Former Livingston Parish sheriff’s lieutenant Dennis Perkins will seek to negotiate a plea deal with prosecutors to avoid going to trial, his attorney said in court.
Jarrett Ambeau, Dennis Perkins’ attorney, made the announcement near the end of a 20-minute hearing Friday, saying his client plans to seek a plea deal “to spare the process of all of us going to trial.”
The announcement was made during a hearing to determine if Dennis Perkins and his wife, Cynthia Perkins, would be tried separately in a case that has rocked Livingston Parish and the state since the two were arrested in October 2019.
Dennis and Cynthia Perkins face a total of 150 charges, including first-degree rape, producing child pornography, obscenity, video voyeurism, sexual battery of a child under 13 years old, and mingling harmful substances. Dennis Perkins is also accused of sexual abuse of an animal.
The couple has pleaded not guilty to the charges.
The Louisiana Attorney General’s Office is prosecuting the case.
Last month, Dennis Perkins’ lawyer asked a judge to try him separately from his wife, arguing he would be “unduly prejudiced” by his wife’s testimony. The request stems from the court’s decision to allow certain evidence to be presented to only Cynthia Perkins, while other evidence can be presented only to Dennis Perkins, according to records.
Cynthia Perkins, a former middle school teacher at Westside Junior High, filed for divorce days after the two were indicted, alleging Dennis Perkins had made “sufficient threats that render her fearful of (him).”
Because the couple was jointly indicted, they would be tried together unless a judge granted a severance. A defendant is not entitled to a severance by right, but the trial court may sever “if the interests of justice require doing so,” Dennis Perkins’ attorney wrote.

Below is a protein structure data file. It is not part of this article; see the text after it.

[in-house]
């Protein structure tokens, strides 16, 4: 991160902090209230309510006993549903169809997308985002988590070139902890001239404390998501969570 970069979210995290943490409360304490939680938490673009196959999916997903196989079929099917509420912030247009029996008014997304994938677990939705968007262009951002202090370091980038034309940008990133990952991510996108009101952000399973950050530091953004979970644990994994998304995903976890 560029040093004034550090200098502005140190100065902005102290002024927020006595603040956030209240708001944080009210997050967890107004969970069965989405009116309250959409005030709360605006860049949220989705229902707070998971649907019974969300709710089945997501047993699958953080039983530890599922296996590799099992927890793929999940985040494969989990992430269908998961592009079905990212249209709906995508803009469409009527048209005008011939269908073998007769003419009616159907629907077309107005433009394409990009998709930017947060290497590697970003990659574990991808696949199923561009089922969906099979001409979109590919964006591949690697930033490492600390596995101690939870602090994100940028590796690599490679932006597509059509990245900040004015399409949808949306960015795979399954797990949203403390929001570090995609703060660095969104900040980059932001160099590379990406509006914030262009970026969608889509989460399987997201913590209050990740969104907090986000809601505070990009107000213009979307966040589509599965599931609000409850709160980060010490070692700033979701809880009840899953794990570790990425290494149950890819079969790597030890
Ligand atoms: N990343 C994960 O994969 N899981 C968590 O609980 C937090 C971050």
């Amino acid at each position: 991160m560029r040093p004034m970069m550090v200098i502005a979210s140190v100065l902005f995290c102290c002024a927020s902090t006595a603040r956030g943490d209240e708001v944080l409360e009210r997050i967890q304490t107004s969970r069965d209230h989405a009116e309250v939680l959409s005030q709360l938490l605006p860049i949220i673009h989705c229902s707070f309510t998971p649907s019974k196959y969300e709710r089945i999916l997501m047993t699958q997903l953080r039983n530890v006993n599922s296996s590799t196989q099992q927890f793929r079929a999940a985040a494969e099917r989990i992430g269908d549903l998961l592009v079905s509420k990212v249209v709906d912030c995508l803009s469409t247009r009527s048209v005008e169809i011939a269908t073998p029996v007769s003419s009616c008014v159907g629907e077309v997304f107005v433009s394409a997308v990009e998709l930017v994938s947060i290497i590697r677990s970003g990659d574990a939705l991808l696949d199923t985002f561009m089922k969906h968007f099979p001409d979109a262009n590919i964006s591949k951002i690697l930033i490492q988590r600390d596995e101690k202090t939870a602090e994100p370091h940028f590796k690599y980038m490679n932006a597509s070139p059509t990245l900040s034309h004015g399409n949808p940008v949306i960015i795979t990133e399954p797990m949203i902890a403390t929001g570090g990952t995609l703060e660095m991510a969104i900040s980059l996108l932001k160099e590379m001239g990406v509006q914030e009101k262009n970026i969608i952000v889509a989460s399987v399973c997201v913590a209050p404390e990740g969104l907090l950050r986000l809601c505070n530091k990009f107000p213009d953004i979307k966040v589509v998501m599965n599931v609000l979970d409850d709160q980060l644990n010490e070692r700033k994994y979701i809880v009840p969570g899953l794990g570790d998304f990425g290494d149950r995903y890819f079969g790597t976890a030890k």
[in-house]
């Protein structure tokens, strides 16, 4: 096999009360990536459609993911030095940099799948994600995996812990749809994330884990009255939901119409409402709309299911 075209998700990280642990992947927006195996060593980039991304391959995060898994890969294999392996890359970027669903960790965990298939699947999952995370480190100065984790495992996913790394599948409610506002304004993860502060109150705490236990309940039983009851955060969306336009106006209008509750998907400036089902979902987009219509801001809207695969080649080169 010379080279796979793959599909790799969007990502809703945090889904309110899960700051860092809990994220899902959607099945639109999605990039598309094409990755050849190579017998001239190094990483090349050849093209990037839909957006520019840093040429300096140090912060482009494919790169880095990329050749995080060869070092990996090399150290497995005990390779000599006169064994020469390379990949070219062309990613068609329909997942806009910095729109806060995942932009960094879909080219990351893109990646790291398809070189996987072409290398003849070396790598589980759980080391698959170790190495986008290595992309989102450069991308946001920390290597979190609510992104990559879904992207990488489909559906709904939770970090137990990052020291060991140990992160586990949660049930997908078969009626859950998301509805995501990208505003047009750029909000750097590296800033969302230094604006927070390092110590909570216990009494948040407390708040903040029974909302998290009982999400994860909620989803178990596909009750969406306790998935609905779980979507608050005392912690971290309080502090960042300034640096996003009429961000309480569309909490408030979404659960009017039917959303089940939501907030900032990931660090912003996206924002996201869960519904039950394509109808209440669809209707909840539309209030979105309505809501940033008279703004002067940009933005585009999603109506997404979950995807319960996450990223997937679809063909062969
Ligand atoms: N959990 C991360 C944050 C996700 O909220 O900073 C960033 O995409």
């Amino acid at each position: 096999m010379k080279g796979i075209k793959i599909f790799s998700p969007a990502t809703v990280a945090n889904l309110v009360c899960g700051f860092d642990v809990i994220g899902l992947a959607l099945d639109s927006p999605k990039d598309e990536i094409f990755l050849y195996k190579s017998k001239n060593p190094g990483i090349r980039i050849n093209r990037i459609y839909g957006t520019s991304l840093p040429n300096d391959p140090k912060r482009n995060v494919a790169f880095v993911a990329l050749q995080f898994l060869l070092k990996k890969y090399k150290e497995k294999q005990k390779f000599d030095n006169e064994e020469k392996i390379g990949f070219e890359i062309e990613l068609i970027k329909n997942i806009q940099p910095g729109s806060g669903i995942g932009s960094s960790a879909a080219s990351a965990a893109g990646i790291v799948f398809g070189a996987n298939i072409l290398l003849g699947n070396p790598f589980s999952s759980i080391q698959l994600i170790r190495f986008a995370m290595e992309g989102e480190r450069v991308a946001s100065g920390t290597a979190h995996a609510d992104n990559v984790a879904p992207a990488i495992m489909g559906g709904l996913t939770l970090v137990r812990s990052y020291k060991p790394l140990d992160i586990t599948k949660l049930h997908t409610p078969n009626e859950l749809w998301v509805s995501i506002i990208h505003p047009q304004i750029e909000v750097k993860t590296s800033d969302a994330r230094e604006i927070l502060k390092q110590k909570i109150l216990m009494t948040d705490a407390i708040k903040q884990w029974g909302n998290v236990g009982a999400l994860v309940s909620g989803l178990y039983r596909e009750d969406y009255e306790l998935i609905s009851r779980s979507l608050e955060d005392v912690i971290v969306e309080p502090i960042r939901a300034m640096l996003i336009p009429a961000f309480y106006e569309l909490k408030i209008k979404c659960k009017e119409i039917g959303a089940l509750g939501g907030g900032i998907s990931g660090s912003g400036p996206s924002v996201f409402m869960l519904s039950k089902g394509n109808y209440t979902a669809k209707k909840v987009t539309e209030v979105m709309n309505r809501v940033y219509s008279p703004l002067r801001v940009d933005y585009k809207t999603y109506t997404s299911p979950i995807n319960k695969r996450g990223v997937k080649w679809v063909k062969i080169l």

On Friday, Ambeau argued that the two should be tried separately, saying Cynthia Perkins plans to “point the finger” at his client as the instigator behind the alleged crimes.
“In the interests of justice, we don’t believe these two can be tried together,” Ambeau said in court.
In documents filed the morning of the hearing, the Attorney General’s office said the severance request should be denied because the defendant is not entitled to a severance and hasn’t shown justifiable reasons for one.
Prosecutors also cited the magnitude of the case — “substantial” amount of documentary evidence and witnesses, the “sensitive and difficult nature” of testimony for some witnesses, and required judicial resources — as a reason to deny the request.
During Friday’s hearing, prosecutors said that since neither is likely to testify in court, the defense’s claim of detrimental testimony from Cynthia against Dennis is not likely to happen. Prosecutors also said much of the evidence and witnesses involved pertain to the same crimes and would put extra burden on the courts to separate the cases.
“At the end of the day, it is the defense’s burden to prove that severance is required,” prosecutors said in court.
Near the end of the hearing, Judge Erika Sledge said she would issue a ruling on the separation request sometime next week, noting that she had only received the state’s opposition to a severance that morning.
Ambeau also said he plans to request a continuance for the trial — something prosecutors quickly said the state “would oppose,” adding that the trial has already been “pushed back a year.”
A hearing on that motion will be held on June 25.
Dennis and Cynthia Perkins, who were not physically present during Friday’s hearing but appeared separately via Zoom, are set to go on trial together July 12.
“We look forward to getting justice for the victims,” said a statement from the Louisiana Attorney General’s Office following the hearing.
Earlier this week, the trial of Melanie Curtin, the third suspect arrested in connection to the case, was pushed toward the end of the year after prosecutors informed the defense they discovered new evidence.
Jury selection was set to begin Tuesday, June 1, but the judge agreed to the delay to allow Curtin’s defense time to review potential new evidence that recently came to light.
Curtin’s trial will now begin Nov. 29, 2021.